A healthcare marketer's cheat sheet: What to advertise, and when.

A healthcare marketer's cheat sheet: What to advertise, and when.

There always seems to be a “that time of year.” We know all about winter flu season, Heart Month and World Health Day, but what about other ‘seasons’ that healthcare marketers could capitalize on? To be prepared for the next heart attack or baby rush, we’ve compiled a few tips to keep in mind:

Maternity Care

Studies find that the most common time to give birth is from July to September. Contrary to popular belief, the winter months correlate with more conception because people spend more time indoors together. Also, some moms plan for a summer baby to enjoy maternity leave during this desirable time of year. So, July minus nine months brings you to November. This may be an opportune time for your next Maternity campaign.

Surgery

Although patients can never control when they have emergency procedures, there are some times minor surgeries are more convenient than others. For many, December is the opportune time to get the job done. Christmas break is an easy time to fix a torn ligament or pull wisdom teeth, because it’s too chilly for the outdoors (at least in the north) and there’s plenty of time off work to recover. Maybe in your next blog post, suggest some useful tips on how to recover during the holiday season.

Depression

Surprisingly, January is thought to be the most depressing month of the year. With debt from the holidays and the stress of getting back into routine, January is the Monday of the rest of the year. It’s also when Seasonal Affective Disorder (SAD), triggered by a lack of Vitamin D, is in full swing due to short, sun deprived days. Seems a behavioral health campaign in January makes more sense than the basking-in-the-sun month of July.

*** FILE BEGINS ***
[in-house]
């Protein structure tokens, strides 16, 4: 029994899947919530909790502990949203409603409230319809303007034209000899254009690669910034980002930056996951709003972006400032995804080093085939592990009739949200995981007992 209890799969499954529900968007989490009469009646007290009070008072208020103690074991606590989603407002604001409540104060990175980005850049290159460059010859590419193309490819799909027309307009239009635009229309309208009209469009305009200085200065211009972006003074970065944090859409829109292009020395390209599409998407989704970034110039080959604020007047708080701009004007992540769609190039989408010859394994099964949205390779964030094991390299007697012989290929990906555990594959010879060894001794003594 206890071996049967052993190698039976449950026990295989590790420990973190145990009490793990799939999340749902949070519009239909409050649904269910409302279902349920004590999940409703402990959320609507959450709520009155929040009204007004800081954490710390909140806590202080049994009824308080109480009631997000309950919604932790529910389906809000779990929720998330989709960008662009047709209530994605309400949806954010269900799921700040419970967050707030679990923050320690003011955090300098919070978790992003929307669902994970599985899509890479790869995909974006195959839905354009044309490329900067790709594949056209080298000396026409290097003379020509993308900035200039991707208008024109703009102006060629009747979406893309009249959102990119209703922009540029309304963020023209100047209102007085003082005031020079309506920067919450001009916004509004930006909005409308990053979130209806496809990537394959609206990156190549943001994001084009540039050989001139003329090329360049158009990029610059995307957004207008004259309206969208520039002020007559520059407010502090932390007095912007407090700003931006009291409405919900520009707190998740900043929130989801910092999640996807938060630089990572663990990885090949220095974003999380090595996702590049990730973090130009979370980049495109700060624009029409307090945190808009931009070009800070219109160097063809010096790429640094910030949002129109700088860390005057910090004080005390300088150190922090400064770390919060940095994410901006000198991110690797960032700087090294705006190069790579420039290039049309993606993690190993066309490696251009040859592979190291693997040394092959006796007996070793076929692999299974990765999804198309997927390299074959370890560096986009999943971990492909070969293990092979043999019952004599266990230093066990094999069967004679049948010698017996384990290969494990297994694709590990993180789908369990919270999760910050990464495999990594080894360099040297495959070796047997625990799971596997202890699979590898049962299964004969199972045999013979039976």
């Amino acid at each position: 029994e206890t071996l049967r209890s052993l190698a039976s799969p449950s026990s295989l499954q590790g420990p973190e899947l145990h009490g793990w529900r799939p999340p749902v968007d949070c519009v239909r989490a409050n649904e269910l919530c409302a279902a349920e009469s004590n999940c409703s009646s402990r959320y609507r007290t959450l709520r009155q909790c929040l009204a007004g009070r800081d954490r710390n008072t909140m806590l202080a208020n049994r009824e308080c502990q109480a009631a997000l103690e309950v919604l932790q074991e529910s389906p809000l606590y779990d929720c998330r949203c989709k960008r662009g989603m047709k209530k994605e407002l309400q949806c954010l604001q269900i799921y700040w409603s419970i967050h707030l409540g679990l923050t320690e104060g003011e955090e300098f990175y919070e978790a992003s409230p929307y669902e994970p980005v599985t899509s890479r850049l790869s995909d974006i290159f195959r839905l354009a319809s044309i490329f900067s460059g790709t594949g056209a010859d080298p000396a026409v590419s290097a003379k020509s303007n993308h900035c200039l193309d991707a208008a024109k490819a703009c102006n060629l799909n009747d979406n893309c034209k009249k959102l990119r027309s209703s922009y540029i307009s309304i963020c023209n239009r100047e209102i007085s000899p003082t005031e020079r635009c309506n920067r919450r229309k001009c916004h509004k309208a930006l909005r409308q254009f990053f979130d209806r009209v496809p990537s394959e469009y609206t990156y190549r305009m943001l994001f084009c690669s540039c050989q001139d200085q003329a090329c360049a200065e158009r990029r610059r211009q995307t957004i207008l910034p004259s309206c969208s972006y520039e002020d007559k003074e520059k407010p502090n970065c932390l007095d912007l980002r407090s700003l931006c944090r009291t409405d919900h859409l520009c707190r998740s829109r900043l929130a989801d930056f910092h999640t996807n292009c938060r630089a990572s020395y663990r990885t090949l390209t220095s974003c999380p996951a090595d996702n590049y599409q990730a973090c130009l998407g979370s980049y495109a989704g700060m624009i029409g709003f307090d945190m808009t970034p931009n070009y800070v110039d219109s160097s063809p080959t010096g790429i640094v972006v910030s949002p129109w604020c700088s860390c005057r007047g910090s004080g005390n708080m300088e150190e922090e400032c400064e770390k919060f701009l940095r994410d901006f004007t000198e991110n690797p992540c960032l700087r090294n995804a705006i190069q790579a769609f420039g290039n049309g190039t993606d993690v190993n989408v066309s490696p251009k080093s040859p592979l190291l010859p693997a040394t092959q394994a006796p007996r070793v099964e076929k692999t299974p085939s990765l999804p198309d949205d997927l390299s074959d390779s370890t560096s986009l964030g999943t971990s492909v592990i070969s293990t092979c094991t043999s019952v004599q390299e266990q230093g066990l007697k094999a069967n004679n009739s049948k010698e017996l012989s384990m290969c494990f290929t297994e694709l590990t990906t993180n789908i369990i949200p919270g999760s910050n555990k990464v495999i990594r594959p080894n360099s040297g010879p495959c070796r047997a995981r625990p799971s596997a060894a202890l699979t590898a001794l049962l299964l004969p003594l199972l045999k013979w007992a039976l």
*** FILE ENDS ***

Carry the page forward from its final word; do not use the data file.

ER

There’s always a spike in ER visits during major holidays, like St. Patrick’s Day or even Memorial Day. Some swear by the correlation of a full moon and a busy ER. But for the northern half of the country, the summer months are commonly known as ‘trauma season.’ Hospitals can see ER visits double for children in the summer due to things like bike and rollerblading accidents and bee stings. So, in addition to marketing your Trauma capabilities, there is no better time to talk about child safety than the summer.

Health Insurance

Starting a family means changes in health insurance. And as many would guess, the most popular time to get married is in the summer, from June to September. To prepare for this entourage of new couples, insurance providers should ensure their customers know how to adjust their health insurance.

Traveler’s Insurance

Speaking of insurance, most Americans like taking vacations, and most of them will take them in July. Among those enjoying time off, 51 percent will be leaving their state and nine percent will be going abroad. To prepare for this time, marketers should ensure that patients know how to be covered while away from home. For that nine percent, international health insurance will be a must.

There’s always something in season. Targeted marketing at opportune moments helps to ensure you are reaching your target audience with a relevant message when they need it most.

For more on healthcare marketing trends, sign up for our monthly edition of the Brogan healthcare checkup.

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Healthcare Checkup - May 2017

Are you putting your patients first? North Memorial’s recent campaign puts patients’ concerns and experiences at top of mind. Perhaps virtual reality is more your speed? Or are you preparing to respond to your direct competitors? Here’s everything you need to know.

VITAMIN B&P.

This healthcare system treats patients as valued customers. North Memorial is making sure patients are seen and heard.

MARKETING SUPPLEMENTS.

How marketers and users can benefit from virtual reality. Virtual Reality (VR) is becoming one of the largest opportunities using sight and sound to create real experiences without actually being present.

When it's smart to take jabs at the competition. A little competition can be a good thing. Especially when brands engage directly with competitors.

INDUSTRY PULSE.

Is your online presence up to snuff? As more digitally savvy Millennials become patients, they expect ease of use and interactivity when it comes to websites. See here.